The holiday season must be a time of mixed emotions for environmentalists critical of electrified America. It may be the season of good cheer and goodwill toward all, but it is also the time of the most conspicuous of all energy consumption. For the last month of the year, billions of small light bulbs illuminate America. Somber darkness and everyday lighting are transformed into magnificent beauty and celebration. Christmas lights are a great social offering — a positive externality in the jargon of economics — given by many to all.
Although doomsayer Paul Ehrlich once railed against “garish commercial Christmas displays,” energy conservationists have not engaged a public debate of the issue. Yet holiday season lighting is a glaring exception to the goal of reducing energy usage wherever possible. If holiday electricity guzzling is forgiven, shouldn’t open‐air heating and cooling, bright central lighting and instant‐on appliances that “leak” electricity be excused? Walking around the hotel room to turn on individual lights or waiting for the photocopier to warm up, after all, squanders the most scarce and depleting resource of all, a person’s time. Surely energy uses for human comfort and convenience, even when extravagant, should have priority over purely celebratory uses of electricity.
What about the holiday humbug that celebratory electricity usage depletes hydrocarbons, fouls the air and destabilizes climate? Good tidings abound! The world’s proven reserves of oil, natural gas and coal are at record levels. If probable resources are added to proven reserves, world supply is officially estimated at more than 2 thousand years for coal, 200 years for natural gas and 150 years for crude oil. Substitutes within the hydrocarbon family and derivatives from biomass make oil and gas inexhaustible.
The quality of our air has dramatically improved in recent decades despite record consumption of each hydrocarbon. As the Environmental Protection Agency stated in its last annual air‐quality summary: “Since 1970, national total emissions of the six criteria pollutants declined 31 percent, while U.S. population increased 31 percent, gross domestic product increased 114 percent, and vehicle miles traveled increased 127 percent.” Few advocates of clearer air from industry, government or the environmental community believe that technological improvement of power plants and motor vehicles will not continue to hasten the clean air revolution. The only question is in the short‐run cost to cushion the transition for consumers wed to affordable energy.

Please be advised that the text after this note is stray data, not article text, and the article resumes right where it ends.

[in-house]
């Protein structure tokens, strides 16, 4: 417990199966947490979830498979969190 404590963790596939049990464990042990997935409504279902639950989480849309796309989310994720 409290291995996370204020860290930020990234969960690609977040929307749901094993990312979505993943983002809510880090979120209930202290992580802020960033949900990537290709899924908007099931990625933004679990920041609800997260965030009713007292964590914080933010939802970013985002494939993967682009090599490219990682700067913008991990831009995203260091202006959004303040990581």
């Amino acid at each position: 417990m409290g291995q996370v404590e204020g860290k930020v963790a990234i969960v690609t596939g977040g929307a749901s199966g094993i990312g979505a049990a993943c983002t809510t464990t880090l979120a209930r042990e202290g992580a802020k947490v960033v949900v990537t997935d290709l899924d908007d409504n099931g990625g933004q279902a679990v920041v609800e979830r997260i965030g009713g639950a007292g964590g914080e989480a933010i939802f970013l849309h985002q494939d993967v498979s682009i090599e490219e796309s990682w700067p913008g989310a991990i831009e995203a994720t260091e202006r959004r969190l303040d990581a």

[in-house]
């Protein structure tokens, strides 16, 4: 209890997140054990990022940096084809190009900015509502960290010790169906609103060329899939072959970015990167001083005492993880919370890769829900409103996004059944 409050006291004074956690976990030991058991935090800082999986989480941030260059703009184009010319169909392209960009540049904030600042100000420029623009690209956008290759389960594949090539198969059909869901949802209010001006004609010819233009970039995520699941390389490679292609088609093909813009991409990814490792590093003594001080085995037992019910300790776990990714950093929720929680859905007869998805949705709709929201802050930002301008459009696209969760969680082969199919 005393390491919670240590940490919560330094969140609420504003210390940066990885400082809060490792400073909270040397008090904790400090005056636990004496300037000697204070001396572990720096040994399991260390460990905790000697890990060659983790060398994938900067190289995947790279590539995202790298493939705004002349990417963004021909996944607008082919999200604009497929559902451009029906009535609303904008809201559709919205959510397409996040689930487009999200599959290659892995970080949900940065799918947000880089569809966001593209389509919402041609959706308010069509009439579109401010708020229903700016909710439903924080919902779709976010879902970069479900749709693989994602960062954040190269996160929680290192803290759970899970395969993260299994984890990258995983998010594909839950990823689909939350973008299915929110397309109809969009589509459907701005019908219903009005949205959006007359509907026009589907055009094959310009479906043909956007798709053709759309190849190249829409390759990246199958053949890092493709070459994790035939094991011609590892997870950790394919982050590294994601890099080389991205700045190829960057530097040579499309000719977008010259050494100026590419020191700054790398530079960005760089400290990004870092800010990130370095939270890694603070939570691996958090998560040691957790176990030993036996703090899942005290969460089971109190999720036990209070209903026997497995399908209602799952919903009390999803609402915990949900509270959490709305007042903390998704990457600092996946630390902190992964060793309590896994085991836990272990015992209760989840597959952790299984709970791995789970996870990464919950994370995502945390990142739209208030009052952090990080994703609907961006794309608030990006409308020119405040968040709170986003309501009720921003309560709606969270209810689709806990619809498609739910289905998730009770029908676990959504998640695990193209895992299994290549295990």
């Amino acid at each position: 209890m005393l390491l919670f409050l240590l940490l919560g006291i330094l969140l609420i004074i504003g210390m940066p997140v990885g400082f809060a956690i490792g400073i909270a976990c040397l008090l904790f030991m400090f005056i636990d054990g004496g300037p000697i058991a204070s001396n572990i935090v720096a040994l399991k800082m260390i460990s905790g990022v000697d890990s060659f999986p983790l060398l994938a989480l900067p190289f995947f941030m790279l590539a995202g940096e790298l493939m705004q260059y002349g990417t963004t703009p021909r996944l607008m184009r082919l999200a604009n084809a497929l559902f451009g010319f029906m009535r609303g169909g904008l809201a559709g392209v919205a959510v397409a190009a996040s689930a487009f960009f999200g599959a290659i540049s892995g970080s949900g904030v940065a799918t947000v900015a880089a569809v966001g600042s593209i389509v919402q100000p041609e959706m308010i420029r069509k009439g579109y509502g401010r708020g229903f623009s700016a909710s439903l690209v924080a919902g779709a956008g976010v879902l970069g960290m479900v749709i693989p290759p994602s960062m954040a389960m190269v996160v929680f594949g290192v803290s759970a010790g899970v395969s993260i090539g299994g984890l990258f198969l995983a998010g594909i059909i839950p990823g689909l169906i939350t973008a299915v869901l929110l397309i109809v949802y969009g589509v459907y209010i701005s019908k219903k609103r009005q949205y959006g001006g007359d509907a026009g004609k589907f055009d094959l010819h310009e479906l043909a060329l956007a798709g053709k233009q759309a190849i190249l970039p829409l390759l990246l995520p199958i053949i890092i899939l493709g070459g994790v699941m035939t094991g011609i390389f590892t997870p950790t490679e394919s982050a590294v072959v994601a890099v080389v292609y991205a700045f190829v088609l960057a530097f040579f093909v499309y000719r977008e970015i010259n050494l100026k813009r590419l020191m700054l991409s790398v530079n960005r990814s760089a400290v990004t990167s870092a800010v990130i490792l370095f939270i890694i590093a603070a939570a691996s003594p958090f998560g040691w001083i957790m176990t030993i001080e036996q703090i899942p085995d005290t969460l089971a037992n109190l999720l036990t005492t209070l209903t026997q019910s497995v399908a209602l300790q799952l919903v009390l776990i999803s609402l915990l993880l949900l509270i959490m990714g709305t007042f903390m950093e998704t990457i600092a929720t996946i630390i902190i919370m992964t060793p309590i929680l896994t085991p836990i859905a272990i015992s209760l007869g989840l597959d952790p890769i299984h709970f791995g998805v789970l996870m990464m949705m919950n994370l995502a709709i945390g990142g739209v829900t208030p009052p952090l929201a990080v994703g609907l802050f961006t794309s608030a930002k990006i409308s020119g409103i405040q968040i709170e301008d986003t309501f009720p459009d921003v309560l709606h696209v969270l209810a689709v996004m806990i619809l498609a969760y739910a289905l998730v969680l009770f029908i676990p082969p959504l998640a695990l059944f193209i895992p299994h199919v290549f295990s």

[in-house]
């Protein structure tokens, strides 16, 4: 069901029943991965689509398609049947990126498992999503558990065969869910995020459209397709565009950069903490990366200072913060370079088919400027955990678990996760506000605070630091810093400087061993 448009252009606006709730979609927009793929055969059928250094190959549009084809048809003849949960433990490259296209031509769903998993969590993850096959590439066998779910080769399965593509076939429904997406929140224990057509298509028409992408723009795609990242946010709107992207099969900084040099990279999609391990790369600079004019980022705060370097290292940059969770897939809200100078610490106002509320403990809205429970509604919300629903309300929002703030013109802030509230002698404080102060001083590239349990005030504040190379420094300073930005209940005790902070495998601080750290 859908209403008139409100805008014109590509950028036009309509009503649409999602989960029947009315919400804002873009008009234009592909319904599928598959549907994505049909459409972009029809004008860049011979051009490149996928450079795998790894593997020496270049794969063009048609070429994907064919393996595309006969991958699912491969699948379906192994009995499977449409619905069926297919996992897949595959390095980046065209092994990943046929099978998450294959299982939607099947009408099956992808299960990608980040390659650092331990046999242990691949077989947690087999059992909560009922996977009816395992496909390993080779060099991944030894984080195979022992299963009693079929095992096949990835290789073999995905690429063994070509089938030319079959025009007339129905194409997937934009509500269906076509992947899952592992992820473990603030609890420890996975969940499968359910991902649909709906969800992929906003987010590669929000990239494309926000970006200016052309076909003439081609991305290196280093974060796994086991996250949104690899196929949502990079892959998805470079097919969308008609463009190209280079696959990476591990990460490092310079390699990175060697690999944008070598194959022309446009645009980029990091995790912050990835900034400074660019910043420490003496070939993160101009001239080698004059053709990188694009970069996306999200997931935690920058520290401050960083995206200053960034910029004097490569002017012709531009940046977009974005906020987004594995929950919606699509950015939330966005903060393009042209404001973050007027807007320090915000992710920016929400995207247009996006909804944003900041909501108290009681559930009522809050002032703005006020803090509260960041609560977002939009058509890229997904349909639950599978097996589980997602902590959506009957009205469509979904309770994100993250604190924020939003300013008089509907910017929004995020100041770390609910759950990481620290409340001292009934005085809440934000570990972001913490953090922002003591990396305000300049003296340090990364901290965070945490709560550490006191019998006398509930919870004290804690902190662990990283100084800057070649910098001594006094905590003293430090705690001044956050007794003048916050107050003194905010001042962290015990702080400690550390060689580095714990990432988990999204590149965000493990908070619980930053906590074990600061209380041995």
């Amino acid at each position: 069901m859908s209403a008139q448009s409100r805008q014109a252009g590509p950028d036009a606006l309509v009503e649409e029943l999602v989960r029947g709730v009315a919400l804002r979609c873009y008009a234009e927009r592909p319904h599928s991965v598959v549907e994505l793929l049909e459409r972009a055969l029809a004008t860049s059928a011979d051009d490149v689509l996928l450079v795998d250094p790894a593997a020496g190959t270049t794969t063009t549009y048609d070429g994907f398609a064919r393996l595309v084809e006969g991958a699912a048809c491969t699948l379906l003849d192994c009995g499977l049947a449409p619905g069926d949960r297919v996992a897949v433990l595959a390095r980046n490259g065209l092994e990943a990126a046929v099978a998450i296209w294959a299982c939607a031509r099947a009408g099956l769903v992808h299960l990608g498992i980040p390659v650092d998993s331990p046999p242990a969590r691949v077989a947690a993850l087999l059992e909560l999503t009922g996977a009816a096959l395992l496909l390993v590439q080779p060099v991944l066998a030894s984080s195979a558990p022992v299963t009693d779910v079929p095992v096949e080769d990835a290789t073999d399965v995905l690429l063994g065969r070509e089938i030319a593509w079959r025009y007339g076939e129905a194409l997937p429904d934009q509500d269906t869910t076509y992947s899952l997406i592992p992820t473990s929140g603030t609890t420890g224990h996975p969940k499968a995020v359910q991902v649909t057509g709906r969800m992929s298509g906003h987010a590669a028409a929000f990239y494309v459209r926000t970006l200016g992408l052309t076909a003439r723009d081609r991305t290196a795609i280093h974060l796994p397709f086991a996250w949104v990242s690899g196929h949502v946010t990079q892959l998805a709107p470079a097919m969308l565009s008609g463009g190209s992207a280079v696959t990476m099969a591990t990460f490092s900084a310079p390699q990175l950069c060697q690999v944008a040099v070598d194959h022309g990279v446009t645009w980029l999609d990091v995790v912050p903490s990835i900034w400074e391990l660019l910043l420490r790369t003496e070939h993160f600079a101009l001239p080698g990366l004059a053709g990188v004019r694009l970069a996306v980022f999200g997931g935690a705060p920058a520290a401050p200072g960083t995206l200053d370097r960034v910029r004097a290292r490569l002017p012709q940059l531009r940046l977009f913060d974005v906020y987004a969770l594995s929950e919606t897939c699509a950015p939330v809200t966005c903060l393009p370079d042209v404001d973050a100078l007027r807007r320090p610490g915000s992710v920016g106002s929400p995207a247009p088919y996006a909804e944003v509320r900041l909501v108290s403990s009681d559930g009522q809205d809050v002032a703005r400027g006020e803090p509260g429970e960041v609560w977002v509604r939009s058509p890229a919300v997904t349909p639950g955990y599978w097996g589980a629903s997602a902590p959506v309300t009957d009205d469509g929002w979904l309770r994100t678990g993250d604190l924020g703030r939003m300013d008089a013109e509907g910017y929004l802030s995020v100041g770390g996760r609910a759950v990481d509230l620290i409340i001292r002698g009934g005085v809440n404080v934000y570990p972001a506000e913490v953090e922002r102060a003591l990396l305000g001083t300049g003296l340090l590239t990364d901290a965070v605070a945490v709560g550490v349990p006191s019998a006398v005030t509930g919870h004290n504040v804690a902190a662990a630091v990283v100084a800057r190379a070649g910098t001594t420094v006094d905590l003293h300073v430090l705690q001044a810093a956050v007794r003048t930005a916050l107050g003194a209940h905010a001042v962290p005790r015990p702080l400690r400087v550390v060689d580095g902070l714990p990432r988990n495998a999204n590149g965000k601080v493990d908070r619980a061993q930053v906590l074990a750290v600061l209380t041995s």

Are global warming and other climate change attributed to increasing concentrations of carbon dioxide in the atmosphere reason to decrease our use of coal, oil and, eventually, natural gas? Good tidings exist here as well. The warming properties of increased greenhouse gas concentrations in the atmosphere are more modest (and beneficial) than the new doomsayers are letting on. Climate models predicting high warming scenarios hinge on an unproven positive feedback with the most prevalent greenhouse gas, water vapor. Our most reliable global temperature records, from satellites and balloons, indicate that the enhanced greenhouse effect is highly overrated.
Carbon dioxide has never been regulated for a reason: it is not a pollutant but an environmental tonic that helps to “green” the earth through enhanced photosynthesis, improved use of water by plants and longer growing seasons. Carbon dioxide cycling, in short, is a continuing windfall of the hydrocarbon era.
Discretionary electricity consumption during the holiday season is more than a gift of beauty and goodwill, it benefits ratepayers as a class. With today’s electricity rates well above the marginal costs of generation and distribution in virtually every region of the country for almost all of the year, increased consumption allocates the utilities’ fixed cost over more units to lower rates overall. A study by Citizens for a Sound Economy estimated that increasing electricity usage up to 25 percent across the United States during the off‐peak season (including December) would lower rates by a like amount since existing facilities would be more fully utilized. More holiday lighting may be only a small step toward more efficient use of our electricity infrastructure, but it is a beginning. There is much to be thankful for in our energy economy this holiday season.
All economic and environmental indicators for conventional energies are positive and open‐ended. In the 1970s pervasive price and allocation regulation led to public edicts and private efforts to curtail holiday lighting, but today we find that market‐oriented policies have made Christmas lighting more plentiful and affordable than ever. May one and all in good conscience enliven the darkness and lower electricity rates this holiday season. And with a more competitive electricity market on the horizon, and constantly improving technologies coming into play, Americans can look forward to ever‐greater holiday celebrations in the years and decades ahead.